They stare you down, with their beady little eyes, and make you feel inferior.
They show a remarkable lack of reverence for the human race in general.
The Squirrel or "Sciurus Carolinensis" (gray squirrel) ignores the unmistakable and long-standing hierarchy of humans and rodents.
According to http://www.squirrels.org, squirrels belong to the order "Rodentia," which comprises roughly 40 percent of all living mammals.
With this information any reasonable person can assume that a hostile takeover by angst-ridden rodents is inevitable.
There are over 365 species of squirrels. The Kaibab squirrel is a type of squirrel that has a black body and a white tail. The Kaibab squirrel is not to be confused with a squirrel kebab - a popular dish in many rural areas.
Speaking of cooked squirrel, the Web site also explains that squirrels often chew on tree branches to sharpen their teeth. And, on occasion, a squirrel may chew on a power line - causing many major power outages - and the unfortunate and untimely death of the squirrel.
May they rest in peace.
Apparently the male tree squirrel takes twice as long as the female to groom itself - and the squirrel can boast being the cleanest among the rodent family. Tough competition - up against a rat and a chinchilla. How else can we interpret this grooming information - squirrels, like Carly Simon's celebrated ballad, are vain.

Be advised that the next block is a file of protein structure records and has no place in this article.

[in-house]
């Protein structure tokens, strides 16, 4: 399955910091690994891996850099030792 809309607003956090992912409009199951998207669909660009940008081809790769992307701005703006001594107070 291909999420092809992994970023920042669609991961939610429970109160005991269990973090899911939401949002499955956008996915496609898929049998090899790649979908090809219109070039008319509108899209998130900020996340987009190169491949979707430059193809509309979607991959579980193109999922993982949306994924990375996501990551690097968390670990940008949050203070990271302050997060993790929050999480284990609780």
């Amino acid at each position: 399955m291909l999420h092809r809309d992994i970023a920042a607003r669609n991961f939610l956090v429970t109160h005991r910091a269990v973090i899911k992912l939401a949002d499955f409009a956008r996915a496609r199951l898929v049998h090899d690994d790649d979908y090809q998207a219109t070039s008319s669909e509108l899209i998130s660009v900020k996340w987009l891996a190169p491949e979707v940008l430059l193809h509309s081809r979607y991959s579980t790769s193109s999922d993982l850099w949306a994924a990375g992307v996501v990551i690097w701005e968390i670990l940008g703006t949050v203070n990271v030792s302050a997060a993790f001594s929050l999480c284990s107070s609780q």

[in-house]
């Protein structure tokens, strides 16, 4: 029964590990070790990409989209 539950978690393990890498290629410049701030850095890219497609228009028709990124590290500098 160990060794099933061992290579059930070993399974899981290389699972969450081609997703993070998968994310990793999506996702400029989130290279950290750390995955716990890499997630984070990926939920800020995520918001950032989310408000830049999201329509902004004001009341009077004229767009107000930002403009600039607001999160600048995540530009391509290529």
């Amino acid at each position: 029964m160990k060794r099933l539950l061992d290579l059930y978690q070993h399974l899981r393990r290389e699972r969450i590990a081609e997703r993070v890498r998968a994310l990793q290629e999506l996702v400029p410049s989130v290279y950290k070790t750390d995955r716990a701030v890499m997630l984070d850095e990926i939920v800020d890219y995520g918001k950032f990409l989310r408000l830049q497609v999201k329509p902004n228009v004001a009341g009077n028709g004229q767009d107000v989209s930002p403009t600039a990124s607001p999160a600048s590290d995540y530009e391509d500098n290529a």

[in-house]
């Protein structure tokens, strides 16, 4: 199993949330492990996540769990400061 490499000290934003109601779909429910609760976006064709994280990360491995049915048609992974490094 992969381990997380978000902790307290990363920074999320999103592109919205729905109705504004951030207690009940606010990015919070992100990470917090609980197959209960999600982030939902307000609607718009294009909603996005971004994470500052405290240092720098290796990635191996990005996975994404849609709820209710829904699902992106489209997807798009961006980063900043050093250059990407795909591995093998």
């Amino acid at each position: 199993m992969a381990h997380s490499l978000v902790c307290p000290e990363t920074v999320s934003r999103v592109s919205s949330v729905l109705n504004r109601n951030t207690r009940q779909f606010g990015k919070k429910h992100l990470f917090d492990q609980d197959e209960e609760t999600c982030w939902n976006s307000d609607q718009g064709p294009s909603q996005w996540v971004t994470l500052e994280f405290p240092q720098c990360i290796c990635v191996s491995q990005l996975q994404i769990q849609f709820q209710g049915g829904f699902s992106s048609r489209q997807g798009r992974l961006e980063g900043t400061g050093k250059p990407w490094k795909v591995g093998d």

In 1876, a pair of gray squirrels were introduced in Britain from America. Since that time, the squirrels have multiplied in exponential numbers and have thus taken over an entire county in southern England and have acquired a seat in Parliament.
Squirrel importation is, in all actuality, the reason why the British dislike us.
My father's arch nemesis is the squirrel. He is a perfectly respectable man by day and he takes on this Dr. Jekyll and Mr. Hyde mentality when the "bushy tailed rat" gets within four square miles of our house.
My father dislikes these tiny beasts with such a passion because they, apparently, scare off his birds and eat the coveted bird food.
Whether either of these is true is still being investigated, but the vendetta remains - squirrels were sent to this earth for one reason - to irritate my dad.
Sometimes I feel that I am in a western and the squirrel and I are in a gun-slinging showdown at high noon in Circle Park. The squirrel is in stirrups and we look into each other's eyes and know that one or both of us are not coming out of this alive.
I'm sorry squirrel, but this sidewalk ain't big enough for the both of us...
- Rosemary Nottoli is a senior in journalism. She can be reached at firstname.lastname@example.org.
Squirrels threaten hostile takeover
Published: Fri Nov 21, 2003 | Modified: Sat Aug 06, 2005 05:38 p.m.